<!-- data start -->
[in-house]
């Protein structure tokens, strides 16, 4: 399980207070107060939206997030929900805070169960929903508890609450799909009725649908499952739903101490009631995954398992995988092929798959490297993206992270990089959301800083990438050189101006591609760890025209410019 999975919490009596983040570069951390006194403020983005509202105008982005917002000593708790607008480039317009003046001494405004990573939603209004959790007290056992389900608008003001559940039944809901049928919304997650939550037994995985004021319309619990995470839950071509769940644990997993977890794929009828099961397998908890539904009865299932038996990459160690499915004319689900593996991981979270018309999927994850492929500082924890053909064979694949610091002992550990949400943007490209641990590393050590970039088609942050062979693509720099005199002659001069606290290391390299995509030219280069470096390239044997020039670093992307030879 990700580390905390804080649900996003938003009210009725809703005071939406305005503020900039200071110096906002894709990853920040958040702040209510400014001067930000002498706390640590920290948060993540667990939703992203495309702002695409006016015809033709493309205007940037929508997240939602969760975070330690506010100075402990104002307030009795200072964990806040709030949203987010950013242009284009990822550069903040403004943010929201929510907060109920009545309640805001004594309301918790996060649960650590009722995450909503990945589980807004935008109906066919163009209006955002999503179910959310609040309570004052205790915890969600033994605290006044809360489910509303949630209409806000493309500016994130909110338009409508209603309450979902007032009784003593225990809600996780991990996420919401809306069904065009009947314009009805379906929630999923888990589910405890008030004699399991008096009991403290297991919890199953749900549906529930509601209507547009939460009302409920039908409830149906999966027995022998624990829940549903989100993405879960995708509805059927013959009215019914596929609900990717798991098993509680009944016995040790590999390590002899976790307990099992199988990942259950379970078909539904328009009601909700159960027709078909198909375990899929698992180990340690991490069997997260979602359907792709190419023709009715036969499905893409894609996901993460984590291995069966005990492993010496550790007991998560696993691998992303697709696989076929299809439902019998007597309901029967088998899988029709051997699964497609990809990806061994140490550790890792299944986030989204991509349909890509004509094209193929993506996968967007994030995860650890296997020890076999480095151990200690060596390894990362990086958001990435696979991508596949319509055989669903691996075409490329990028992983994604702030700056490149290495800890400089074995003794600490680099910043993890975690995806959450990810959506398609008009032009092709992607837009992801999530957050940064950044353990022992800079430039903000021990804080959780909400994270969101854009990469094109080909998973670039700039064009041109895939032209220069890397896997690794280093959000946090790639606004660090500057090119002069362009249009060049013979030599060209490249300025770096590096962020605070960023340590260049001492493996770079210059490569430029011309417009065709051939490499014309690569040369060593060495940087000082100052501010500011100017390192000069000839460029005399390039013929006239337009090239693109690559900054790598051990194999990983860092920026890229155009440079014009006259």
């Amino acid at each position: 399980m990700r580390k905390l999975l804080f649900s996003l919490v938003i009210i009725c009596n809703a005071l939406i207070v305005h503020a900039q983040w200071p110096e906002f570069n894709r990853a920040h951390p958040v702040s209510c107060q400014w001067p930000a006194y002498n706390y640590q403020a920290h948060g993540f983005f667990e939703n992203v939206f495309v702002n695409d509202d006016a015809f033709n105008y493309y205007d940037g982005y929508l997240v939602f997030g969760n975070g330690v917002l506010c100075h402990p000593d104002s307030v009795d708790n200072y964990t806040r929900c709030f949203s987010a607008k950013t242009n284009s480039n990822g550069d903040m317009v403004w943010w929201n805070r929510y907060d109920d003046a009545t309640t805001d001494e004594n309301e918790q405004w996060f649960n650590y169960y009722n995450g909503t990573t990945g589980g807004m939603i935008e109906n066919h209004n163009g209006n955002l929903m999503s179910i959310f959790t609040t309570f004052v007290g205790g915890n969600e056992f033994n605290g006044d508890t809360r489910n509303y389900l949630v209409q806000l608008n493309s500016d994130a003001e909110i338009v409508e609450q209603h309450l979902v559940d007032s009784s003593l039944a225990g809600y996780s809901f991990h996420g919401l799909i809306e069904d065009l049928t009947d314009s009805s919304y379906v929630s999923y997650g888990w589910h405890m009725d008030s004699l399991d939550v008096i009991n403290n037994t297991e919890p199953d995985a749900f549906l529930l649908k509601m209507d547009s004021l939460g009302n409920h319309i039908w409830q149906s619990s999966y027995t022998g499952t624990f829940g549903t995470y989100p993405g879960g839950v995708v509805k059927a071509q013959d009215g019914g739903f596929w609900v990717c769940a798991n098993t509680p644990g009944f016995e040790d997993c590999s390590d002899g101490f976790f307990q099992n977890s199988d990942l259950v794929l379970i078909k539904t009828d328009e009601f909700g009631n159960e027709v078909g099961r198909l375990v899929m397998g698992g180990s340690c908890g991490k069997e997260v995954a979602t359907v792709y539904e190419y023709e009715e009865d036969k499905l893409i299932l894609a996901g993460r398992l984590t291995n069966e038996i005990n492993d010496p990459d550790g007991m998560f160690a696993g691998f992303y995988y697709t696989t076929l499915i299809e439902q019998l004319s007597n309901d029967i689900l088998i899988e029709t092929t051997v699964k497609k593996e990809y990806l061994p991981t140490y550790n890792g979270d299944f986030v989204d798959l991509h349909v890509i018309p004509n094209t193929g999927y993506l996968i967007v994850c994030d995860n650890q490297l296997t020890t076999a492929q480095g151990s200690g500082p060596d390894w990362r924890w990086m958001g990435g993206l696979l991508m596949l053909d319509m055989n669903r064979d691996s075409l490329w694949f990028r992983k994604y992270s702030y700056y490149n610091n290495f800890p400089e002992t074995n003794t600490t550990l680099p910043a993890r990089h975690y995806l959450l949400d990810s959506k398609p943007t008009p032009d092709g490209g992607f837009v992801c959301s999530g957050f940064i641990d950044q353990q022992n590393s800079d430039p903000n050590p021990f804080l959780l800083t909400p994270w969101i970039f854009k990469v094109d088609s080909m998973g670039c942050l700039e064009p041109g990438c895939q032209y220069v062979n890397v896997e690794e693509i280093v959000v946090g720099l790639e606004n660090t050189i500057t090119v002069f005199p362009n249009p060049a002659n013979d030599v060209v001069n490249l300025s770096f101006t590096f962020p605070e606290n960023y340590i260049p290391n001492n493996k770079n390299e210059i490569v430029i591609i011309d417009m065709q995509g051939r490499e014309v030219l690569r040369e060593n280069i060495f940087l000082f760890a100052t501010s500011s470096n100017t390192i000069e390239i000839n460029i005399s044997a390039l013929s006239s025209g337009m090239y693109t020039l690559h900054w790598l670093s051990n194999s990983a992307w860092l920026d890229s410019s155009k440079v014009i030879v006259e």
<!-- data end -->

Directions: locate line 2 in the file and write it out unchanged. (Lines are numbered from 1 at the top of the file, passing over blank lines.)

């Protein structure tokens, strides 16, 4: 399980207070107060939206997030929900805070169960929903508890609450799909009725649908499952739903101490009631995954398992995988092929798959490297993206992270990089959301800083990438050189101006591609760890025209410019 999975919490009596983040570069951390006194403020983005509202105008982005917002000593708790607008480039317009003046001494405004990573939603209004959790007290056992389900608008003001559940039944809901049928919304997650939550037994995985004021319309619990995470839950071509769940644990997993977890794929009828099961397998908890539904009865299932038996990459160690499915004319689900593996991981979270018309999927994850492929500082924890053909064979694949610091002992550990949400943007490209641990590393050590970039088609942050062979693509720099005199002659001069606290290391390299995509030219280069470096390239044997020039670093992307030879 990700580390905390804080649900996003938003009210009725809703005071939406305005503020900039200071110096906002894709990853920040958040702040209510400014001067930000002498706390640590920290948060993540667990939703992203495309702002695409006016015809033709493309205007940037929508997240939602969760975070330690506010100075402990104002307030009795200072964990806040709030949203987010950013242009284009990822550069903040403004943010929201929510907060109920009545309640805001004594309301918790996060649960650590009722995450909503990945589980807004935008109906066919163009209006955002999503179910959310609040309570004052205790915890969600033994605290006044809360489910509303949630209409806000493309500016994130909110338009409508209603309450979902007032009784003593225990809600996780991990996420919401809306069904065009009947314009009805379906929630999923888990589910405890008030004699399991008096009991403290297991919890199953749900549906529930509601209507547009939460009302409920039908409830149906999966027995022998624990829940549903989100993405879960995708509805059927013959009215019914596929609900990717798991098993509680009944016995040790590999390590002899976790307990099992199988990942259950379970078909539904328009009601909700159960027709078909198909375990899929698992180990340690991490069997997260979602359907792709190419023709009715036969499905893409894609996901993460984590291995069966005990492993010496550790007991998560696993691998992303697709696989076929299809439902019998007597309901029967088998899988029709051997699964497609990809990806061994140490550790890792299944986030989204991509349909890509004509094209193929993506996968967007994030995860650890296997020890076999480095151990200690060596390894990362990086958001990435696979991508596949319509055989669903691996075409490329990028992983994604702030700056490149290495800890400089074995003794600490680099910043993890975690995806959450990810959506398609008009032009092709992607837009992801999530957050940064950044353990022992800079430039903000021990804080959780909400994270969101854009990469094109080909998973670039700039064009041109895939032209220069890397896997690794280093959000946090790639606004660090500057090119002069362009249009060049013979030599060209490249300025770096590096962020605070960023340590260049001492493996770079210059490569430029011309417009065709051939490499014309690569040369060593060495940087000082100052501010500011100017390192000069000839460029005399390039013929006239337009090239693109690559900054790598051990194999990983860092920026890229155009440079014009006259």